Smart ways to work calcium into your pregnancy diet

We can thank milk commercials for teaching us that our bodies need calcium. But did you know that calcium is the most common mineral found in the body? Calcium helps us by building bones, clotting blood, regulating our heartbeats, and helping our nerves and muscles contract. You would think that our bodies could make such an important mineral – but they can’t.

Because of this, it’s extremely important to eat foods that provide us with calcium. Calcium doesn’t just help moms build strong bones, it helps babies form brand-new bones. And when the body isn’t getting enough calcium to build those new bones, it starts to use the calcium in its reserves – in the baby’s mom’s bones. This, in turn, can lead to health complications for mothers and their growing babies, so it’s vital to get plenty of calcium from your diet.

How much calcium do I need?

According to the National Osteoporosis Foundation and the National Institutes of Health’s Office of Dietary Supplements, women between the ages of 14 and 18 need 1,300 mg of calcium per day, whether they’re pregnant or not. Those who are between 19 and 50 years old need about 1,000 mg per day, pregnant or not. Women who are 51 years or older need about 1,200 mg per day.

If you’re wondering how to bring calcium back onto your dinner plate and into your life, the best way to do this is by eating foods that are calcium-rich, though a supplement may be needed if you aren’t getting enough, since pregnant women getting less than 500 mg a day may need to start getting a bit more, to meet maternal and fetal bone needs.

Dairy products

Dairy is the most commonly thought of food group when it comes to calcium content. Many dairy products are also fortified with Vitamin D, which helps the body more effectively absorb and use calcium, so there’s that added benefit. Some good sources of calcium from dairy include:

  • Cheeses like mozzarella, cheddar, gruyere, and parmesan
  • Milk and yogurt
  • Frozen yogurt and ice cream(!)
  • Cottage cheese

Fruits and vegetables

Just because we don’t normally associate fruits and vegetables with a high calcium content, doesn’t mean some aren’t chock-full of the great builder of bones. Some of the best fruit and vegetable sources of calcium include:

  • Broccoli
  • Cabbage
  • Bok choy
  • Dark leafy greens (like kale, collard greens, Swiss chard)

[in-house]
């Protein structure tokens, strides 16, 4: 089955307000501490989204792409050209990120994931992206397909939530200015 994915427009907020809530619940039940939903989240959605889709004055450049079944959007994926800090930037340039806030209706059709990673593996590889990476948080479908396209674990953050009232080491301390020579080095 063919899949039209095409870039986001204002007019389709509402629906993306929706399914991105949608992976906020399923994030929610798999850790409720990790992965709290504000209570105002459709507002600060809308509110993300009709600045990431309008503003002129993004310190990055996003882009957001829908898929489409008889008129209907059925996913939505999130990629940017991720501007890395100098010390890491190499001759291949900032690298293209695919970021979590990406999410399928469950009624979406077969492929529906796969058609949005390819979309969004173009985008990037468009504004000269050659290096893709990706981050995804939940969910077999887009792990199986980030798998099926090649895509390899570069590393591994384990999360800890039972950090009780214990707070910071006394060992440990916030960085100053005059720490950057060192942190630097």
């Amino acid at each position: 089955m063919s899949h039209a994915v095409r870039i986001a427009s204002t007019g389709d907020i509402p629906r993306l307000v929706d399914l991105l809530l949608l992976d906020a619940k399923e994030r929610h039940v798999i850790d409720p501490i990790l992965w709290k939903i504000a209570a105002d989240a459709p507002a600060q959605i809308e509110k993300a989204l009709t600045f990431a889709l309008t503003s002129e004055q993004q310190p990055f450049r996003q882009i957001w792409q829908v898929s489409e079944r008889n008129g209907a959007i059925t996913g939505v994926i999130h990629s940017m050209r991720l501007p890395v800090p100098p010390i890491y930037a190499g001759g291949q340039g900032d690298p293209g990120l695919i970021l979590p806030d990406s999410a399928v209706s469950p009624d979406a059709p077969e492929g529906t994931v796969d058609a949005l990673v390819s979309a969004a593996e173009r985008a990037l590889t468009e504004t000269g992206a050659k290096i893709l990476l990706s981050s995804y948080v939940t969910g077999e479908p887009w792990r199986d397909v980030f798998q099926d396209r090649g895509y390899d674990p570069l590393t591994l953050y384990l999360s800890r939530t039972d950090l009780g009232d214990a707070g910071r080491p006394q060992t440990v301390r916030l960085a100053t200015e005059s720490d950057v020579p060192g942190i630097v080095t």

• Dried figs

Other calcium-rich foods

Though they may not be as well-known of sources as milk and cheese, there are plenty of other foods outside of the dairy food group that pregnant moms can explore to help get enough calcium:

  • Tofu
  • Brazil nuts
  • Hazelnuts
  • Almonds
  • Sardines
  • Canned salmon
  • Oysters

Nonfat powdered milk: a simple way to get calcium

For a quick and easy calcium boost, the National Osteoporosis Foundation recommends adding a tablespoon of nonfat powdered milk to your food. Nonfat milk products have more calcium because the fat has been removed, leaving more space for calcium.

One tablespoon adds a full 50 mg of calcium to whatever you’re eating. If you’re making a full recipe, you can add anywhere from 2 to 4 tablespoons of it to the recipe.

Calcium-fortified foods

Some foods are fortified with calcium so that you can get a large amount of the nutrient in foods that wouldn’t normally contain it. Foods that are commonly fortified with calcium include almond milk, rice milk, soy milk, fruit juices, and some bread products.

Make sure to shake all liquids that have been fortified with calcium, as it tends to settle at the bottom of the container.

A note on calcium supplements

Calcium supplements are a good option for people who can’t get enough calcium through their diet, but it’s far more effective to eat foods with a high calcium content. The risk factors of these supplements aren’t entirely known, and eating foods with calcium provides other health benefits, too, and can deliver calcium in a way that’s easier for the body to absorb. If you can manage to work more calcium in your diet, you’ll get the best health effects.

If you do decide to take calcium supplements or you feel that you won’t be able to get enough calcium in your diet, speak to your healthcare provider about your concerns. He or she may be able to advise you on how to alter your nutrition, or what supplements are good for you to take.

Calcium is an essential mineral with a particular flair for multitasking – it does so much in our bodies and no other minerals are quite up to the job. It’s important to get an adequate amount of calcium for your body, and eating foods that are rich in calcium is the perfect way to do so.

  • “Ch. 17: Nutrition During Pregnancy.” ACOG. American College of Obstetricians and Gynecologists, Apr 2015. Web.
  • “Calcium supplementation in pregnant women.” WHO. Department of Nutrition for Health and Development, World Health Organization, 
  • “Guideline: Food Safety for Pregnant Women.” FDA. USDA, Food Safety and Inspection Service, HHS, Food and Drug Administration, Jan 18 2017. Web. 
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